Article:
Morini admirers are faced with a pleasurable choice.
They can choose the commercial recordings she made of the Tchaikovsky
and Brahms Concertos with the RPO and Rodzinski (now on Westminster
471 200) and can add as a provocative ancillary the live performances
of the same works contained in this Music and Arts CD, in both cases
with different conductors. The earlier, the Brahms, comes from a New
York broadcast in 1952 conducted by George Szell, long attributed I
believe to Bruno Walter, a well-known admirer of the Viennese violinist.
The Tchaikovsky, from five years later, was recorded in Paris with Jascha
Horenstein conducting the Radio Orchestra in Paris. Both performances
are instructive and we should be grateful that companies such as Music
and Arts and Arbiter are now supplementing Morini’s somewhat restricted
commercial discography with a number of live concerto performances from
the 1950s and 1960s.
Her Tchaikovsky is notable for a number of reasons.
Though she had a small tone with a limited vibrato – her training with
Sevcik was quite distinct from that of, say, her Russian contemporaries
– she was still able to compete in the romantic masterpieces. Others
before her who lacked opulent tonal projection but who possessed stylistic
affinity – Zimbalist for example – could equally carve out a niche for
themselves and so could Morini even if objectively her tonal armoury
was ill equipped for this kind of repertoire. But the clarity of her
bowing in the opening movement is without question and her technique
is strong and resilient (it was never a transcendent technique but it
was equipped to deal with pretty well all exigencies). Morini doesn’t
make a big sound nor is she tonally vibrant; she is at the furthermost
point from a tonalist such as Elman in this work, all molten ash and
succulent romanticism. Her lower strings can also be a little steely,
a problem that was to grow over the next decade. The recording has her
quite forward in the balance so some orchestral detail is rather submerged
(wind counterpoint for example) but equally it catches her passagework
with clarity and it shows her to advantage. Her Andante is quite without
the emotive finger position changes of Elman, or the razor intensities
of Heifetz. But her trill is good, if not of electric velocity and her
stylistic identification is on a superior plane. The woodwind principals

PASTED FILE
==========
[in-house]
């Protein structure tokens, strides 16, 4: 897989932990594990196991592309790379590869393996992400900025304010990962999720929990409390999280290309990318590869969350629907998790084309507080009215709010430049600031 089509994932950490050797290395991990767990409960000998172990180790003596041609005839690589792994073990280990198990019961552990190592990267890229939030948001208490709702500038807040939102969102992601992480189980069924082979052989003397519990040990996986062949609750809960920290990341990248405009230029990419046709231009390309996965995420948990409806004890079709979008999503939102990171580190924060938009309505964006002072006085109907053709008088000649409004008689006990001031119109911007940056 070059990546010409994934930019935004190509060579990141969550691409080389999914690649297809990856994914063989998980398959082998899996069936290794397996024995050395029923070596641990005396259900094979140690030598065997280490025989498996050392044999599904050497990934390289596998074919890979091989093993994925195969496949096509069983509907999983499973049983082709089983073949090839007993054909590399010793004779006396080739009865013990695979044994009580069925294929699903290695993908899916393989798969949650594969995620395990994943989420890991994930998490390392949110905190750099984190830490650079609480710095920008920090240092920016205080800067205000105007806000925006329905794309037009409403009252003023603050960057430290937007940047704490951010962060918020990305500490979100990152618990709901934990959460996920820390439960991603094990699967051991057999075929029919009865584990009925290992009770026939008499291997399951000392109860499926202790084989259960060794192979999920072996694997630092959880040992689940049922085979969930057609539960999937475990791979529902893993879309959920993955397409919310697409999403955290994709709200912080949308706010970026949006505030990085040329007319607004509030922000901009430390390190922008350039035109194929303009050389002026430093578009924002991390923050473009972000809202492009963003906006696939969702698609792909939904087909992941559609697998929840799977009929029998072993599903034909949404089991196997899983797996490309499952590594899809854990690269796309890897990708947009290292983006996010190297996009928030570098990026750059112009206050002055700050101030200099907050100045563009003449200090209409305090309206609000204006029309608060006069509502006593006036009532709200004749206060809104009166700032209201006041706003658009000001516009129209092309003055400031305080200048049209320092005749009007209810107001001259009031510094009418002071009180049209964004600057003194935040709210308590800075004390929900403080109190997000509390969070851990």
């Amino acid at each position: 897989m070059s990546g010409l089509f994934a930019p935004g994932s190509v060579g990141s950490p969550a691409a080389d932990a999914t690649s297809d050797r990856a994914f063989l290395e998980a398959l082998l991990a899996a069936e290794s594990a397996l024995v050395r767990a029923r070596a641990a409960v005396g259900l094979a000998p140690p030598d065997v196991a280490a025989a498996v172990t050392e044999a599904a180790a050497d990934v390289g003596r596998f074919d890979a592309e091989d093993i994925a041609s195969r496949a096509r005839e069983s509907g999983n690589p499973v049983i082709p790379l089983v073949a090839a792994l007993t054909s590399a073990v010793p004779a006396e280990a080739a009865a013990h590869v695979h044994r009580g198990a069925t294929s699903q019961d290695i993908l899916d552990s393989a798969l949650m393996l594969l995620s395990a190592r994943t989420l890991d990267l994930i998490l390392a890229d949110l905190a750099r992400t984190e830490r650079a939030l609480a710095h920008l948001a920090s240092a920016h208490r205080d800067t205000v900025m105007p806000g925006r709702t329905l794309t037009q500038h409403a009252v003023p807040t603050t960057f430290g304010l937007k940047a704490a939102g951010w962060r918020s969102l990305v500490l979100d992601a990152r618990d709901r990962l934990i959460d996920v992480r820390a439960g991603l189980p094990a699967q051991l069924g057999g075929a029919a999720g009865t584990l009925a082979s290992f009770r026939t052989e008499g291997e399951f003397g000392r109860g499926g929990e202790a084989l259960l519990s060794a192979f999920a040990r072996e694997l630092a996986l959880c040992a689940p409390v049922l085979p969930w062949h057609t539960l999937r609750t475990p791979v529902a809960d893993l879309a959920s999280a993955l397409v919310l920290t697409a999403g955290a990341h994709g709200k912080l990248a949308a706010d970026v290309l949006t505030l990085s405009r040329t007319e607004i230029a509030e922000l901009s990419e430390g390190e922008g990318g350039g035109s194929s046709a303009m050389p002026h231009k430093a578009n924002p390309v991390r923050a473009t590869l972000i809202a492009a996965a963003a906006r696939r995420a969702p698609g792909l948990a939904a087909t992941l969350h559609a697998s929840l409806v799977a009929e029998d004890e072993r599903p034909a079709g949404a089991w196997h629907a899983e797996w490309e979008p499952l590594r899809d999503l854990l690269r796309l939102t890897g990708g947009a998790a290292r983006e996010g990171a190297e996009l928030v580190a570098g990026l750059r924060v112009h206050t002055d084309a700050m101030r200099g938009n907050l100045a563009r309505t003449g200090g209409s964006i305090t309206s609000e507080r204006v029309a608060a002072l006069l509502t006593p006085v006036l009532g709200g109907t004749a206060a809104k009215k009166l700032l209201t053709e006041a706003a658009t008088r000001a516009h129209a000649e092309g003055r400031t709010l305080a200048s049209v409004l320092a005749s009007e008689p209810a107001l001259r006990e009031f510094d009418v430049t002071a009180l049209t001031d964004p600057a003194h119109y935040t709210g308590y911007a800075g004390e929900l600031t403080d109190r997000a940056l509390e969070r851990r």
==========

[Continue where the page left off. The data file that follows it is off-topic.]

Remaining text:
are thankfully far more audible here and in front of them Morini phrases
with what one could best call sweet gravity. There are some expected
cuts in the finale. Here she phrases without vibrancy but not without
affection. There is no great tonal allure here but equally an absence
of glamorous pose and she pays attention to the orchestral architecture;
the passage with the double basses is an example (there are many) of
her intelligent projection of a musical line, abetted in this respect
by Horenstein. In addition to the commercial Rodzinski and now this
performance Morini made a set of 78s of the concerto with Defauw and
an even earlier performance apparently exists, from 1940, with the New
York Philharmonic-Symphony conducted by none other than Stravinsky.
Whilst my own inclinations are for the romanticised opulence of an Elman
I admire Morini’s Tchaikovsky; she meets it on her own terms and that
Music and Arts are very straightforward about the various
aural problems on these transfers (Tchaikovsky minor if with an upfront
violin perspective, Brahms rather more problematical) so it’s as easy
for me to quote them with regard to the Brahms; "gravel, ticks,
surface noise, peak distortion, intonation problems, bad interpolations
or dropouts, glips, bad change of disk." I’m not so sure what a
glip is – but I can guess – but this litany of imperfections will doubtless
have you shaking in your headphones. No need, really; the sound is far
from perfect but not at all the blizzard of inaudibility you might have
expected. Right from the start Szell leads a commanding performance,
Morini entering with a fast trill, quick slide and very restrained vibrato.
She is far more intent on the delineation of the line and unaffected
stylisation than in artificial projection. Her technique is robust,
allowing a pretty brisk basic tempo without an undue feeling of haste
and even when she might reasonably dig into the string she doesn’t –
her preference is for establishing her own temperamental proprieties
in the work, aligning vibrato usage with her own expressive potential
and stylistic norms. Her instincts keep her moving toward the structural
climaxes rather than dallying for moments of incidental emotive intensity.
The tuttis are really trenchant in Szell’s hands.
Her tone in the slow movement is again crystalline
without any hint of opulence; intonation is good, her technique holding
up well in a work in which others can tire alarmingly. Again those sometimes
problematic lower two strings remain well equalized allowing her a degree
of lyric purity with which to inflect the line; the slow movement is
supple and refined. Szell animates the finale with very strong accents
and almost baleful tuttis (some slight overloading here, perhaps inevitably).
The brass is powerful and Morini fine if without the gypsy eloquence
to drive the music yet further forward. If the stronger impression is
made by Szell, Morini is true to herself and plays with an unaffected
sense of direction and luminosity.
I tend to favour Morini in the classical repertoire.
In romantic music her training had not equipped her, as it had others
of her generation, for the tonal and expressive potential of sophisticated
vibrato usage, amongst other devices. Nevertheless this disc shows,
not least in a live performance, how she could bring something of her
own to this repertoire and how an immaculate stylist could reward listeners
with her own brand of chaste romanticism. A revealing disc then and
no complaints from me about the sound or Allan Evans’ documentation.